Today’s customers see nothing wrong with asking their local feet-on-the-street supplier to help them solve a problem or determine which product best meets their needs. After all, isn’t that what full-service suppliers do? But once they’ve identified the best product for their needs, they will often purchase the product online or order it from a catalog.

When this happens, the feet-on-the-street supplier gets stuck with the costs of helping the customer determine what to purchase, while the online supplier and/or catalog house gets all the economic value created by the transaction.

Have customers become more malicious in the way they shop? Not necessarily. They’re just taking advantage of changes that have greatly increased their access to information and products.

As a result, manufacturers and distributors alike are being forced to rethink how they market and support the products they sell. But despite these radical changes in customer purchasing behavior, most products are being sold and distributed through channels that have changed very little during the past 10-20 years.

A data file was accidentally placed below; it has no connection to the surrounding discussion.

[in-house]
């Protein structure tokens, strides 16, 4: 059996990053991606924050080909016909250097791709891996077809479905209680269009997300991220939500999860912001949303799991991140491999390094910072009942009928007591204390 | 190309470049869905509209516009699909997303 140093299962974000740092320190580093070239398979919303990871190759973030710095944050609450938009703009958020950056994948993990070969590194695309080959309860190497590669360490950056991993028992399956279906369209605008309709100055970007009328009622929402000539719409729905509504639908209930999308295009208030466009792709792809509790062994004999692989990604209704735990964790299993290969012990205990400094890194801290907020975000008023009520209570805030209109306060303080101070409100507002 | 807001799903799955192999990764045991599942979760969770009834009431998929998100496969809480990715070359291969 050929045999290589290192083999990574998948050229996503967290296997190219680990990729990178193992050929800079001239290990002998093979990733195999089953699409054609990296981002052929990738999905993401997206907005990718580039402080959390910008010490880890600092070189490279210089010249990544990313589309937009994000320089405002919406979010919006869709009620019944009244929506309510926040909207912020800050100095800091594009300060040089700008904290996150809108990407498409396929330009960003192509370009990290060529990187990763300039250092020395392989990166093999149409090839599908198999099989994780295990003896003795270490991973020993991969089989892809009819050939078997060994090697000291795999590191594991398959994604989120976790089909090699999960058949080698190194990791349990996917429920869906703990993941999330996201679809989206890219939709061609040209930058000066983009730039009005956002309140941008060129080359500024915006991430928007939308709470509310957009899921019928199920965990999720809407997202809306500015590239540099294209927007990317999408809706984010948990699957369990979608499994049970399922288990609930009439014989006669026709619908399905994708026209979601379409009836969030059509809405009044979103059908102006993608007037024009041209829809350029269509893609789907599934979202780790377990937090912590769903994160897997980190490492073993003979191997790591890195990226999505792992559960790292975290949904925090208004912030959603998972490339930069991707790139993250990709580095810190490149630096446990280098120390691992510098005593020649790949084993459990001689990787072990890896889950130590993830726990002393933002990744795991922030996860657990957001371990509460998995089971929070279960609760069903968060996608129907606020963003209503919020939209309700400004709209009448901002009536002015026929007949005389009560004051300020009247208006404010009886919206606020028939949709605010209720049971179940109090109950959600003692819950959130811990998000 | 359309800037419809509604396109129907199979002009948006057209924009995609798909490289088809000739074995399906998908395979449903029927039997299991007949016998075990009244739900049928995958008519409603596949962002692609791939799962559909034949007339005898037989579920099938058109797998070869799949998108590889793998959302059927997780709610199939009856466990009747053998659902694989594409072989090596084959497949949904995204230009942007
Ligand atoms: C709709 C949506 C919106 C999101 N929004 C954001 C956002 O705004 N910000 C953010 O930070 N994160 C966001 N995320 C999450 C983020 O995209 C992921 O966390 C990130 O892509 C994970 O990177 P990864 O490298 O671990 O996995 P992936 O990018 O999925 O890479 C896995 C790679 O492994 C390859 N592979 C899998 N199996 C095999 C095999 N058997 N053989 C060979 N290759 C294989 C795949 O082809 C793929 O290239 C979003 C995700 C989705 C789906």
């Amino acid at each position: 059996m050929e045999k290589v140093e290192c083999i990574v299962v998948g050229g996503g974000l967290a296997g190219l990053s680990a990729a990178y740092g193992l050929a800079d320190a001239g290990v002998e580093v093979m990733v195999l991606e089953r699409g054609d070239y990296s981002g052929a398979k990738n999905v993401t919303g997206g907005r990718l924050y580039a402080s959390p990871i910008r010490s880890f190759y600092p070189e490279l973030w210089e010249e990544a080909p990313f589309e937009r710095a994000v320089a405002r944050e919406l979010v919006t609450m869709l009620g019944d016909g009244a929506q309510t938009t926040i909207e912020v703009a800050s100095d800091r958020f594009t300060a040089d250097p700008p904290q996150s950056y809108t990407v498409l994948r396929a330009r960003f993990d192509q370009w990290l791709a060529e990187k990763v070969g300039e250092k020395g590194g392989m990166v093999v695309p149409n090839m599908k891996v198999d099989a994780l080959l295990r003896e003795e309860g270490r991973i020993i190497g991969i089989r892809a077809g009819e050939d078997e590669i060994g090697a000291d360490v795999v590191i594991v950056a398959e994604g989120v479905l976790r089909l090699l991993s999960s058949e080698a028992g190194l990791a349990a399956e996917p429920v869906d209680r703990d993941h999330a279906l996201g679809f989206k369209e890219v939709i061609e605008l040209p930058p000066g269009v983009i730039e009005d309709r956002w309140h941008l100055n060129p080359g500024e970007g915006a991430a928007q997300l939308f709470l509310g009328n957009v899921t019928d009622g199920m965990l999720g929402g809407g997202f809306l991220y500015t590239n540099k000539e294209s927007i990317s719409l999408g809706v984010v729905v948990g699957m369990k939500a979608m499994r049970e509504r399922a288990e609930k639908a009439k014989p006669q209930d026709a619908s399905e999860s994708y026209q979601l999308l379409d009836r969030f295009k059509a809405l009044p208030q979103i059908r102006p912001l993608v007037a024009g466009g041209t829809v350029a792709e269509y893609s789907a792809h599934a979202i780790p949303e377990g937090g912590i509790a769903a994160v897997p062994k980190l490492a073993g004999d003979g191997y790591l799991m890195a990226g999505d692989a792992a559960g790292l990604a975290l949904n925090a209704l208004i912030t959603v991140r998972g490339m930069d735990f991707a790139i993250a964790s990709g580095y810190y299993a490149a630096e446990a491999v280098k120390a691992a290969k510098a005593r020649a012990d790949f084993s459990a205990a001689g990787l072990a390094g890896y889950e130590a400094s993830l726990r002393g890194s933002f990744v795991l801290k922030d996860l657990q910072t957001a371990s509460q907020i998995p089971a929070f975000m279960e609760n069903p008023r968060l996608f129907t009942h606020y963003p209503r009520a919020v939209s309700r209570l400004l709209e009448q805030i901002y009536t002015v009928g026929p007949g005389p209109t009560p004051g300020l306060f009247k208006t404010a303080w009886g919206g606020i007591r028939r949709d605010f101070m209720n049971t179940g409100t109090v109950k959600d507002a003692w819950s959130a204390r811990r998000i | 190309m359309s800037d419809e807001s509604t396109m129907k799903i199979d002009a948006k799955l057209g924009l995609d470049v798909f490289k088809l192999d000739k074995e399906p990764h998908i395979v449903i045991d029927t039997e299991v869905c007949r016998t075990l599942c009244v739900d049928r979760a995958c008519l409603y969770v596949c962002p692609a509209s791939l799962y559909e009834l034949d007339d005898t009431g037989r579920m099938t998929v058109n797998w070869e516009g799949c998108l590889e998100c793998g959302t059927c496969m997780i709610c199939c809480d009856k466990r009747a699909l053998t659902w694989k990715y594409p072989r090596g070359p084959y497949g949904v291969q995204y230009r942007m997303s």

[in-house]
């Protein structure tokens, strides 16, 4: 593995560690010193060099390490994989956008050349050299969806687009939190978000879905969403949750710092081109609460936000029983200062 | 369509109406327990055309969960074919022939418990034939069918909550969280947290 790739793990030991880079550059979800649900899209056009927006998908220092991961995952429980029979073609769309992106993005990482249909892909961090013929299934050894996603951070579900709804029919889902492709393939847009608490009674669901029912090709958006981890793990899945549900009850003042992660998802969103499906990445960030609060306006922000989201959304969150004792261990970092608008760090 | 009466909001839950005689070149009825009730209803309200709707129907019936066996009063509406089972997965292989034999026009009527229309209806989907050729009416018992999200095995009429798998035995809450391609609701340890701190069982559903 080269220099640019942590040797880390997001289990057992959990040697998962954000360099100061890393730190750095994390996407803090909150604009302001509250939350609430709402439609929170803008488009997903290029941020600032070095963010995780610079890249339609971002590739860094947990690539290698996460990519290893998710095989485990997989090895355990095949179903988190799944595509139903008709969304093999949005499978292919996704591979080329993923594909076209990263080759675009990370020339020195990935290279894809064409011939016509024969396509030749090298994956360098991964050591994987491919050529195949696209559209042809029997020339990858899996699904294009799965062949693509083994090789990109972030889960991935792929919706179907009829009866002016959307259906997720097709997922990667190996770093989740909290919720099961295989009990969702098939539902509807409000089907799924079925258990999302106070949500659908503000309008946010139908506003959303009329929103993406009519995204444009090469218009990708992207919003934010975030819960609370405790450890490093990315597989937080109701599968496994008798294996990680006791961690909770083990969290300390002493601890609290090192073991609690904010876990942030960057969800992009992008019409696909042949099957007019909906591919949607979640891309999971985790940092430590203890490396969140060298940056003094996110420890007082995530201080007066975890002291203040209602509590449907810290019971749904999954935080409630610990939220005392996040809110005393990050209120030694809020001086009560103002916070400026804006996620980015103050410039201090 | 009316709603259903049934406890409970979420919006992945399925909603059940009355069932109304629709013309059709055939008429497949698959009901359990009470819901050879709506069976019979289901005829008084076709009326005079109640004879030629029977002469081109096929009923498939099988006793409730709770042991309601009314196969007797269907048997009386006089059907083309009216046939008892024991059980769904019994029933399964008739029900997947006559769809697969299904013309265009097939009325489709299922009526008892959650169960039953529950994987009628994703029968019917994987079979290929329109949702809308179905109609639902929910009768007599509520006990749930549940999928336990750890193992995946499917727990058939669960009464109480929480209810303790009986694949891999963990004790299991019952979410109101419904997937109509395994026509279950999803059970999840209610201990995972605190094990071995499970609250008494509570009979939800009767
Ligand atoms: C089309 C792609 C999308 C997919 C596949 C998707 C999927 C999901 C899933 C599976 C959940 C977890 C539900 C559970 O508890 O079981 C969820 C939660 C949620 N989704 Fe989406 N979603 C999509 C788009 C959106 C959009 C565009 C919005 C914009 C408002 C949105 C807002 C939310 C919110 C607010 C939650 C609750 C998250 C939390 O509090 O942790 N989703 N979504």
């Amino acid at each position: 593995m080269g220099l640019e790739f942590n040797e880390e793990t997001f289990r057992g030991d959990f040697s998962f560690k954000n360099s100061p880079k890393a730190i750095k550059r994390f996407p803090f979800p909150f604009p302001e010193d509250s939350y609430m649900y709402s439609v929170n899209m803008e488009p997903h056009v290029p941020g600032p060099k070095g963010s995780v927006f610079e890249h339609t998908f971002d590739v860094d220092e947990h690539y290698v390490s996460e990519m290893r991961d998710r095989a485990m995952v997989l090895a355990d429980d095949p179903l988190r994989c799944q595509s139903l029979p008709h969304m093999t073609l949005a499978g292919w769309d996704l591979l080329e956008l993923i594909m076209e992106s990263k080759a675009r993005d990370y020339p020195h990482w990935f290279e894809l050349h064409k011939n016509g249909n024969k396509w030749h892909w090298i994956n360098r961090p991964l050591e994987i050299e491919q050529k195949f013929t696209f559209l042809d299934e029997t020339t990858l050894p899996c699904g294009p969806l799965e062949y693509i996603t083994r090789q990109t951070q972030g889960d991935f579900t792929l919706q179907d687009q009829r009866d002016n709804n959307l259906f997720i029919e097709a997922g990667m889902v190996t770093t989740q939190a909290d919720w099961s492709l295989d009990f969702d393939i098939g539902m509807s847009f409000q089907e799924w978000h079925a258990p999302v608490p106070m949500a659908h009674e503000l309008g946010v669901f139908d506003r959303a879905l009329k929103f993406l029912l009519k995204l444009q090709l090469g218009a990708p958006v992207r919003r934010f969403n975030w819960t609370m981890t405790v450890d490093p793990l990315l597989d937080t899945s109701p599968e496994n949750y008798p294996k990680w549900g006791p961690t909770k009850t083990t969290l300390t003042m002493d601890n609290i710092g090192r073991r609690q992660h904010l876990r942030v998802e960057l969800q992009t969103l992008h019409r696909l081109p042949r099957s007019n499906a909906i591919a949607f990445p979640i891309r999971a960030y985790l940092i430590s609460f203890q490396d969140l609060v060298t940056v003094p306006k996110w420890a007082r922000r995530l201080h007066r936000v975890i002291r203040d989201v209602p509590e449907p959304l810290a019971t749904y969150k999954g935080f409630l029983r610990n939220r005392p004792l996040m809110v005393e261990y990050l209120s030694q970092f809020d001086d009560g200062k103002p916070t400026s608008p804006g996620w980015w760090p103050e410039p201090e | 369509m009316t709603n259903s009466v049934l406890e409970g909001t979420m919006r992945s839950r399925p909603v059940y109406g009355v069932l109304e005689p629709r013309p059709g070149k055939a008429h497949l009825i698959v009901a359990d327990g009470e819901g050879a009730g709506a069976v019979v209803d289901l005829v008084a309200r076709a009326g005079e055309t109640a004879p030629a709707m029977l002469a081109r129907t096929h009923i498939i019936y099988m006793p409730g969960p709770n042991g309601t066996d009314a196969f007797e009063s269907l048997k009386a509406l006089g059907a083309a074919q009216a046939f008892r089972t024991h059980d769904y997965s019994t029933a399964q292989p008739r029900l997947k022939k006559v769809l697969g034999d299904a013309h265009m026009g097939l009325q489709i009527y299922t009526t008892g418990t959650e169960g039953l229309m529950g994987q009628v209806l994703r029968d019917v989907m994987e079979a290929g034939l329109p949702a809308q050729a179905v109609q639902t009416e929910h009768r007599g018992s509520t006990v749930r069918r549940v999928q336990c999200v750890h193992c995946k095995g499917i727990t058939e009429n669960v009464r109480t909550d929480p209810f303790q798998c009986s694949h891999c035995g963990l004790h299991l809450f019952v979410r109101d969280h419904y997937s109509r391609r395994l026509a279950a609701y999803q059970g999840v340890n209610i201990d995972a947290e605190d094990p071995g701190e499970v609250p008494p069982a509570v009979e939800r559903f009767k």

Building a New Channel Strategy
To adapt to this new reality, you must first understand the path your customers prefer to take as they move through the process of acquiring and using the products you sell.

You need answers to the following questions:

  • From which channels do our customers seek information prior to the purchase and why?
  • From which channel do they purchase the product and why?
  • From which channels do they seek post-sale support and why?

You will likely discover that your customers are using resources from various channels to meet their needs. You will also discover that some of these channels are being financially rewarded for supporting the customer and some are not.

Your goal is to structure your channels so that it’s easy for your customers to move through the path they have chosen. In other words, you want to make it easy for customers to purchase your products.

You must also find a way to serve these customers in a manner that is profitable for everyone involved.

The first step is to accept that you can no longer force customers to play by your rules. Remember, it is the customer who will determine how, when and where they want to buy.

Gases and Welding Distributors Association
Robert Nadeau Meet the Author
Robert Nadeau is managing principal of Industrial Performance Group, a consulting firm that specializes in helping manufacturers and distributors increase sales volume, improve profitability and build customer loyalty by better managing the relationships, processes, and practices in supply chains and distribution channels. IPG is headquartered in Northfield, Illinois, and on the Web at www.indusperfgrp.com.